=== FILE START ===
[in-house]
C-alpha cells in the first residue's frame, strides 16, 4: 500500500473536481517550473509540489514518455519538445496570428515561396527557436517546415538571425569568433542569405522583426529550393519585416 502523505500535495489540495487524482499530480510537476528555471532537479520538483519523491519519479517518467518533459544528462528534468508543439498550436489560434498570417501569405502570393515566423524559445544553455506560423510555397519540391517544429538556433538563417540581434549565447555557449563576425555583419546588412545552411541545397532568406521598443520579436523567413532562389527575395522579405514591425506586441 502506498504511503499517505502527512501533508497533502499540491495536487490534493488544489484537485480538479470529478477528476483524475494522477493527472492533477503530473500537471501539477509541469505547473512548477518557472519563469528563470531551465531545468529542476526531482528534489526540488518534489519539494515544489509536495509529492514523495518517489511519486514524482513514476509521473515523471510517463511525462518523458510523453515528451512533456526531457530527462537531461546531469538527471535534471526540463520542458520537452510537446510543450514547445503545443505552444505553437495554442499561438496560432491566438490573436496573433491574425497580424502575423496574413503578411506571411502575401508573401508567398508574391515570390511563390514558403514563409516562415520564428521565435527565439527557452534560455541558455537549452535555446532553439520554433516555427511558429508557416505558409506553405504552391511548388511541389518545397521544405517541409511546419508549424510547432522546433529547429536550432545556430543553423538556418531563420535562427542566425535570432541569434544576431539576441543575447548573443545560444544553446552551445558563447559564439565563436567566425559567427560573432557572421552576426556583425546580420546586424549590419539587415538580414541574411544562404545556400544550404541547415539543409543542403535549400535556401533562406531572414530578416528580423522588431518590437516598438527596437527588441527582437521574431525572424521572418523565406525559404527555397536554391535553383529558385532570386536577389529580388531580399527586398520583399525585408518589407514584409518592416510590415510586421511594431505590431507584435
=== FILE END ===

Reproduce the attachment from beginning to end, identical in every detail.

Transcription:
[in-house]
C-alpha cells in the first residue's frame, strides 16, 4: 500500500473536481517550473509540489514518455519538445496570428515561396527557436517546415538571425569568433542569405522583426529550393519585416 502523505500535495489540495487524482499530480510537476528555471532537479520538483519523491519519479517518467518533459544528462528534468508543439498550436489560434498570417501569405502570393515566423524559445544553455506560423510555397519540391517544429538556433538563417540581434549565447555557449563576425555583419546588412545552411541545397532568406521598443520579436523567413532562389527575395522579405514591425506586441 502506498504511503499517505502527512501533508497533502499540491495536487490534493488544489484537485480538479470529478477528476483524475494522477493527472492533477503530473500537471501539477509541469505547473512548477518557472519563469528563470531551465531545468529542476526531482528534489526540488518534489519539494515544489509536495509529492514523495518517489511519486514524482513514476509521473515523471510517463511525462518523458510523453515528451512533456526531457530527462537531461546531469538527471535534471526540463520542458520537452510537446510543450514547445503545443505552444505553437495554442499561438496560432491566438490573436496573433491574425497580424502575423496574413503578411506571411502575401508573401508567398508574391515570390511563390514558403514563409516562415520564428521565435527565439527557452534560455541558455537549452535555446532553439520554433516555427511558429508557416505558409506553405504552391511548388511541389518545397521544405517541409511546419508549424510547432522546433529547429536550432545556430543553423538556418531563420535562427542566425535570432541569434544576431539576441543575447548573443545560444544553446552551445558563447559564439565563436567566425559567427560573432557572421552576426556583425546580420546586424549590419539587415538580414541574411544562404545556400544550404541547415539543409543542403535549400535556401533562406531572414530578416528580423522588431518590437516598438527596437527588441527582437521574431525572424521572418523565406525559404527555397536554391535553383529558385532570386536577389529580388531580399527586398520583399525585408518589407514584409518592416510590415510586421511594431505590431507584435